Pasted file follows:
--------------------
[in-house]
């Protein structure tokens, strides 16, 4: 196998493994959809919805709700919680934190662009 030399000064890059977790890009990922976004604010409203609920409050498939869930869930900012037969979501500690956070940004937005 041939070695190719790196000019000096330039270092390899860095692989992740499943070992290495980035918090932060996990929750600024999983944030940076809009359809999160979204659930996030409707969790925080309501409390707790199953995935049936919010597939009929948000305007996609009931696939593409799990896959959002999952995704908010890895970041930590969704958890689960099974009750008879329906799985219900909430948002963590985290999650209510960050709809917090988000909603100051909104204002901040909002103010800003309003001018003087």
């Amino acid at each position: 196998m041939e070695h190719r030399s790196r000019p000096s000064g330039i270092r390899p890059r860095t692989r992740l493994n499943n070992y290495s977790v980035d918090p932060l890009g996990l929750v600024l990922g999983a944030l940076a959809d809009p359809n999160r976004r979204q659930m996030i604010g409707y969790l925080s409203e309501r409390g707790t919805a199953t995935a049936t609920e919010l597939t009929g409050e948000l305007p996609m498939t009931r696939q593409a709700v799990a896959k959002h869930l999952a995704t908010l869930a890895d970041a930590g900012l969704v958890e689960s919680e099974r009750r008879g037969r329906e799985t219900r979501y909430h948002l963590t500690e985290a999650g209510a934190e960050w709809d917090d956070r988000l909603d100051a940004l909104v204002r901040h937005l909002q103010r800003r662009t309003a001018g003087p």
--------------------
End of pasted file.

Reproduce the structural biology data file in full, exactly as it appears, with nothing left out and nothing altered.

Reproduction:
[in-house]
């Protein structure tokens, strides 16, 4: 196998493994959809919805709700919680934190662009 030399000064890059977790890009990922976004604010409203609920409050498939869930869930900012037969979501500690956070940004937005 041939070695190719790196000019000096330039270092390899860095692989992740499943070992290495980035918090932060996990929750600024999983944030940076809009359809999160979204659930996030409707969790925080309501409390707790199953995935049936919010597939009929948000305007996609009931696939593409799990896959959002999952995704908010890895970041930590969704958890689960099974009750008879329906799985219900909430948002963590985290999650209510960050709809917090988000909603100051909104204002901040909002103010800003309003001018003087």
């Amino acid at each position: 196998m041939e070695h190719r030399s790196r000019p000096s000064g330039i270092r390899p890059r860095t692989r992740l493994n499943n070992y290495s977790v980035d918090p932060l890009g996990l929750v600024l990922g999983a944030l940076a959809d809009p359809n999160r976004r979204q659930m996030i604010g409707y969790l925080s409203e309501r409390g707790t919805a199953t995935a049936t609920e919010l597939t009929g409050e948000l305007p996609m498939t009931r696939q593409a709700v799990a896959k959002h869930l999952a995704t908010l869930a890895d970041a930590g900012l969704v958890e689960s919680e099974r009750r008879g037969r329906e799985t219900r979501y909430h948002l963590t500690e985290a999650g209510a934190e960050w709809d917090d956070r988000l909603d100051a940004l909104v204002r901040h937005l909002q103010r800003r662009t309003a001018g003087p």